6 Euros gets you into any one of the flamenco peñas. It also gets you a plate of paella big enough for two people at my favorite restaurant--La Bodega in Plaza Alfalfa . Yum! :)
|I forgot to take a picture until it was all gone....|
Earlier this week, 6 euros got me a ticket to see Rosario Toledo's newest work, 'Pintoresca,' and now a question of what is flamenco--can flamenco be deconstructed too far, so much that it is no longer flamenco?
The show is described as follows:
"'Pintoresca' de Rosario Toledo refleja no sólo el paralelismo temático con el movimiento pictórico iniciado por Picasso, Braque y Gris, también la búsqueda de nuevos modos expresivos en el flamenco, entre los que se asienta la deconstrucción posmoderna del acontecer artístico. En Pintoresca, la deconstrucción se enfoca hacia la transmutación de la guitarra flamenca, que toca Dani de Morón, y hacia la lectura del baile flamenco como arte total, despojado de la rigidez de pasos, palos y vestimentas al uso" (http://www.diariobahiadecadiz.com/detalle-noticia-24275)
My translation: (Rosario Toledo's Pintoresco reflects not only a parallel theme with pictorial movement initiated by Picasso, Braque and Gris, but also the search for new modes of expression in flamenco, in which postmodern deconstruction is set up by the artistic occurrence. In Pintoresca, the deconstruction focuses towards the transmutation of the flamenco guitar, played by Dani de Morón and towards the reading of flamenco dance as a total art, stripped of the use of the rigidity of steps, rhythms and costumes. )
In many ways Toledo's style of dancing in general is similar to that of the cubist artists of the 20th century. The lines she makes with her body are geometrical interpretations of more 'academic' flamenco lines and postures. Toledo builds phrases in a sort of piecemeal manner, beginning with short phrases, then deconstructing them and adding in fillers to create longer phrases, or she mixes and matches phrases and using repetition creates whole choreographies. In other words, she can take a short phrase and look at it from many angles to create a complete choreography--similar to the cubists that looked at an object from multiple angles.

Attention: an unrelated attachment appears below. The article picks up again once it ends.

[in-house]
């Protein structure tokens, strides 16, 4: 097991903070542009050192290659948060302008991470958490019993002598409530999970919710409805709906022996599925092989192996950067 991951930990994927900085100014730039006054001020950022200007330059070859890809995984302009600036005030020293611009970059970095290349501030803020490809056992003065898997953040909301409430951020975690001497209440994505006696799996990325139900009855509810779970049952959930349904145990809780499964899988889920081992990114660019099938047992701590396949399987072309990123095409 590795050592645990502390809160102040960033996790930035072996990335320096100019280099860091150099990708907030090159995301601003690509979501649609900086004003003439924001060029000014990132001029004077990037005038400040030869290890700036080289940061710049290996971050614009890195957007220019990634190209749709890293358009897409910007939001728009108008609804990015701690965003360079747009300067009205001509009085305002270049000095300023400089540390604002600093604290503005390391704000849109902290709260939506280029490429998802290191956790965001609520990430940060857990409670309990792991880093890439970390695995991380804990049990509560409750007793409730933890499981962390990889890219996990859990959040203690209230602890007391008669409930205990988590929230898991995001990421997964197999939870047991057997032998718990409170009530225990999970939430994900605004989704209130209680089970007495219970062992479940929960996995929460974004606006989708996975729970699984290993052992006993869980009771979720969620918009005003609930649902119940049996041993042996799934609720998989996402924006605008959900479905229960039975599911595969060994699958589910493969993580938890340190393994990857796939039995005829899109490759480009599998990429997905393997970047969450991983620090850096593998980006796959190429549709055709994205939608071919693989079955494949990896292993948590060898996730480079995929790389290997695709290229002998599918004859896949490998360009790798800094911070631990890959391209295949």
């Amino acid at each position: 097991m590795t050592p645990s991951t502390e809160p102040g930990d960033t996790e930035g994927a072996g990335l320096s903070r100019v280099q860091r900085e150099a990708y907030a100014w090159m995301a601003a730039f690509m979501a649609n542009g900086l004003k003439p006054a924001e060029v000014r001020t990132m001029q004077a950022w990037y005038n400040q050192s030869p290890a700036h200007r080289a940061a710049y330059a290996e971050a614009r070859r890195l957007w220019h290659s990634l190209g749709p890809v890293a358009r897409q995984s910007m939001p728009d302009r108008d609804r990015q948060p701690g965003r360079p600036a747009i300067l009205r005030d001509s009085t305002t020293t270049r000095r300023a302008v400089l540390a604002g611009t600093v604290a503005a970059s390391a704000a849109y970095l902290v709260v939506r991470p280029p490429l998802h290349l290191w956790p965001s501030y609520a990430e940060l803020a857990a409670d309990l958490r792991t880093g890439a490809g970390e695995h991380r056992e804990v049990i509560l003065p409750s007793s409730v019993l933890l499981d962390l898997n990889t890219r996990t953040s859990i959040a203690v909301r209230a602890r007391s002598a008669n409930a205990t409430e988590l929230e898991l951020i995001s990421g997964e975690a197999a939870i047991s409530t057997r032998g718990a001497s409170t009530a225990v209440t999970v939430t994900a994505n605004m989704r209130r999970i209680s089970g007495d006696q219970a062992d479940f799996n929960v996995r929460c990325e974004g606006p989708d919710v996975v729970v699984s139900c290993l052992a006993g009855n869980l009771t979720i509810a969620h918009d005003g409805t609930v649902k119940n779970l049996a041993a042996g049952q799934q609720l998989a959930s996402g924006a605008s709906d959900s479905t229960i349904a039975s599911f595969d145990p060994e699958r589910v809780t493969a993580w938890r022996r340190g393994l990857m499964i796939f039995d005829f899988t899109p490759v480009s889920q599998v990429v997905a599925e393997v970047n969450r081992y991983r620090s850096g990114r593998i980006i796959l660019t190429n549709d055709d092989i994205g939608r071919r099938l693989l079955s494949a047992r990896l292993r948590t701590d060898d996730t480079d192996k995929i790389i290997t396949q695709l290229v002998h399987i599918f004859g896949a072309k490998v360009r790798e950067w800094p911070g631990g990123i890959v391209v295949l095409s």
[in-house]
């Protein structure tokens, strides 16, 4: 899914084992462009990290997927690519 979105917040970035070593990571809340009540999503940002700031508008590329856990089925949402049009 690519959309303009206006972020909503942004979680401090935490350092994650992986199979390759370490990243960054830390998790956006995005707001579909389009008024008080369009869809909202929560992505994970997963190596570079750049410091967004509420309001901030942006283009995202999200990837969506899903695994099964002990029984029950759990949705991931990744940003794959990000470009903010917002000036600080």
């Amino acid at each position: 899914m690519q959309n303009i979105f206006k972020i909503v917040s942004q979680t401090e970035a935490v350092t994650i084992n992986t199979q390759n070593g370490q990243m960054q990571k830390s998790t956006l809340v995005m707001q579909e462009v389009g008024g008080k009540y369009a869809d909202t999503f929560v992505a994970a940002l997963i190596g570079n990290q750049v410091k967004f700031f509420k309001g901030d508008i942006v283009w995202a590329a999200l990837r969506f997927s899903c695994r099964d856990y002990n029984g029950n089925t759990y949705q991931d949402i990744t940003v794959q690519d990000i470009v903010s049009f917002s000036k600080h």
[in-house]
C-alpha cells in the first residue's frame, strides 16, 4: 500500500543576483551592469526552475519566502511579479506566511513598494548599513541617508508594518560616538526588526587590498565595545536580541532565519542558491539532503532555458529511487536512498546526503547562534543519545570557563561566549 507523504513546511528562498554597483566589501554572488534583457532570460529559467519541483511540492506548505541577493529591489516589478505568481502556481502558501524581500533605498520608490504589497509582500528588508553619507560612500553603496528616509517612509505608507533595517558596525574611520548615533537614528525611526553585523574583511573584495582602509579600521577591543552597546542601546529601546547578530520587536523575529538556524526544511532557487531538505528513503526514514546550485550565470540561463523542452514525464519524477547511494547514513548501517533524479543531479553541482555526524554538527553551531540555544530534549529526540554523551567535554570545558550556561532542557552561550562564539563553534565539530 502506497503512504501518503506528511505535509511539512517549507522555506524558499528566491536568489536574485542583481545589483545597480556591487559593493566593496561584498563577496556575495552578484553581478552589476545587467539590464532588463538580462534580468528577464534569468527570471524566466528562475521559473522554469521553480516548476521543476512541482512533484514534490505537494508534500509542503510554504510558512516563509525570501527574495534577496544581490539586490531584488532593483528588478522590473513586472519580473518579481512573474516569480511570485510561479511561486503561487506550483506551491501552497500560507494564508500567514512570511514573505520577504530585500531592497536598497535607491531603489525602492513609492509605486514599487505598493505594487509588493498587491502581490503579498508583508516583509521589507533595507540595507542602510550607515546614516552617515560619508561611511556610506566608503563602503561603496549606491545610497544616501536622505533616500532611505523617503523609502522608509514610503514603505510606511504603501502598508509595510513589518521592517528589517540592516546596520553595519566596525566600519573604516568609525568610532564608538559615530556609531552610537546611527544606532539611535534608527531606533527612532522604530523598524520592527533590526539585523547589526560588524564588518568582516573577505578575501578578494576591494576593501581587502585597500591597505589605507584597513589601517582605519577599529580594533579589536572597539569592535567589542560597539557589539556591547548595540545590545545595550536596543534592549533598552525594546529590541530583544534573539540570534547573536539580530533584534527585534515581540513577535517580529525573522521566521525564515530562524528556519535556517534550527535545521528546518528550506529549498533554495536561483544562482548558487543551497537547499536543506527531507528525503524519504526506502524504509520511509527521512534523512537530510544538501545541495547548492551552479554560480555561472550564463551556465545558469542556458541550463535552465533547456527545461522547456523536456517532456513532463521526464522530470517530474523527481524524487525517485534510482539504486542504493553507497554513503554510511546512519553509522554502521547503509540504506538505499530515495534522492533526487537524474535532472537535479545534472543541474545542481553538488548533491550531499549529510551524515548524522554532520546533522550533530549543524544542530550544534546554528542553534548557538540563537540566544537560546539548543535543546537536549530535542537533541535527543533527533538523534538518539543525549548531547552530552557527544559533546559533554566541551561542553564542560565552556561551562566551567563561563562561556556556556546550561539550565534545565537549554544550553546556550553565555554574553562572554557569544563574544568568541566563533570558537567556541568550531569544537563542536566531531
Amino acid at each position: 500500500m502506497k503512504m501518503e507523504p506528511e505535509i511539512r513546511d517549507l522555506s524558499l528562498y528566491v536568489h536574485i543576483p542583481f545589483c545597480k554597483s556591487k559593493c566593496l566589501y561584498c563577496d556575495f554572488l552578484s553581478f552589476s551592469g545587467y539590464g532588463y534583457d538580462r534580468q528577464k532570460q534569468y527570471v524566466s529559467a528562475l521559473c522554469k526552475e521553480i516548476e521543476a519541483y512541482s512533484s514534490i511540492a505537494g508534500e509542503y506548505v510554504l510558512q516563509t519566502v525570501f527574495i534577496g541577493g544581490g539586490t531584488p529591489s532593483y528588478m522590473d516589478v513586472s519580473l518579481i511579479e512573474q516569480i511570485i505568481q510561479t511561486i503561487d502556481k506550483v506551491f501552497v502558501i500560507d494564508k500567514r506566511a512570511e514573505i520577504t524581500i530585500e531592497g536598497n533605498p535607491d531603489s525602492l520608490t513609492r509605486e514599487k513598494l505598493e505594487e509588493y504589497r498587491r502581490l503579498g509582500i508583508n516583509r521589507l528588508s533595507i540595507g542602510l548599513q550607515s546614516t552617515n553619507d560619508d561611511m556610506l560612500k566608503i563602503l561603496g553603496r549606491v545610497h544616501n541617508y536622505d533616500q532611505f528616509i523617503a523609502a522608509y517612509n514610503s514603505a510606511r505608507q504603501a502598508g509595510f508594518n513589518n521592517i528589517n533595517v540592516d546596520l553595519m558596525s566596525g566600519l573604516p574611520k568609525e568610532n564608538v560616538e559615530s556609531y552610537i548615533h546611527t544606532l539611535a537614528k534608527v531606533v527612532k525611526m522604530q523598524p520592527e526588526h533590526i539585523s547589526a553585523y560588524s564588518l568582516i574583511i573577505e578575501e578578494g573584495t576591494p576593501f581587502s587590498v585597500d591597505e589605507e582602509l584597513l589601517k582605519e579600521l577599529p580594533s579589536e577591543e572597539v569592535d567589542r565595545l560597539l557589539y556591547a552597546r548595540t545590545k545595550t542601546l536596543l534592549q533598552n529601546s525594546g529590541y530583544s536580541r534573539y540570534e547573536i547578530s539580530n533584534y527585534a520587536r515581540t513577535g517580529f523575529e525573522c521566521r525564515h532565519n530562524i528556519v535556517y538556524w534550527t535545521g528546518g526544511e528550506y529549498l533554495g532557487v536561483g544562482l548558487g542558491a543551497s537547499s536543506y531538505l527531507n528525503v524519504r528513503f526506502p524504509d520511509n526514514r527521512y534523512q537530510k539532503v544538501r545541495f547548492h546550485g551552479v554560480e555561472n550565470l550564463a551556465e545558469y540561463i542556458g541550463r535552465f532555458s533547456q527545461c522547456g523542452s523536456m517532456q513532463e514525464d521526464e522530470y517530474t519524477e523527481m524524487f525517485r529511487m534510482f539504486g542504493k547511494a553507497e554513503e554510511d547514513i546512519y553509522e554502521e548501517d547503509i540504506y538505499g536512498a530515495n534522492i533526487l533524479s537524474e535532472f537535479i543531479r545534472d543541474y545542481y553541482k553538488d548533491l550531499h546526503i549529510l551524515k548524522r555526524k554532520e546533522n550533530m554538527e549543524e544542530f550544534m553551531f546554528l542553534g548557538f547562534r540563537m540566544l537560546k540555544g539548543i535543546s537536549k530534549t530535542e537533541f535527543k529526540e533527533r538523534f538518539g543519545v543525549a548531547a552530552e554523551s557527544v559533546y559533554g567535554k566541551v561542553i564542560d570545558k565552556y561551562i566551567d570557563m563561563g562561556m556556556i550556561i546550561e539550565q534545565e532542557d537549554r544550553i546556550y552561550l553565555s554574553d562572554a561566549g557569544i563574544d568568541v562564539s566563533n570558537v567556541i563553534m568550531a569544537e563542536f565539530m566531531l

I loved the concept of the show, and the final scene which brought together projections of the images, Toledo's dancing, and a representation of Picasso's cubist guitars was visually astounding. However, the show never gave me moments to latch on to; the beginning with Toledo in a box dragged on for too long and was a bit to obvious as to its representation of breaking out of a box. The dancing combined with the drawing of a cubist drawing on a large black panel lacked dynamic. Toledo re-used tropes from previous works--for example that of 'discovering' her flamenco shoes. Maybe the problem is trying to represent a two dimensional object in time in space--is it possible? Or to represent sound in a two dimensional object? As for whether or not it is flamenco or just dance; Rosario is trained and labels herself as a flamenco dancer, but when you take away the traditional aesthetics, the traditional structure, and the cante, there's not a lot that makes it flamenco. Which is not to devalue the show; as a work of dance it's superb. Maybe if I had gone into it expecting dance and not flamenco, I wouldn't feel like it was missing something. At the least it's given me lots to think about....And speaking of dance:
In the States: 6 euros, or the 8 or so dollar equivalent doesn't get you much in New York. A bagel with lox, not bad I guess...For a little more, I can see some of the best dance companies in the world; I am so looking forward to New York's Fall for Dance Festival. The tickets are a little more than 6 euros, but not much; $15.00 gets you a ticket to any of the shows. Here's the link with more info: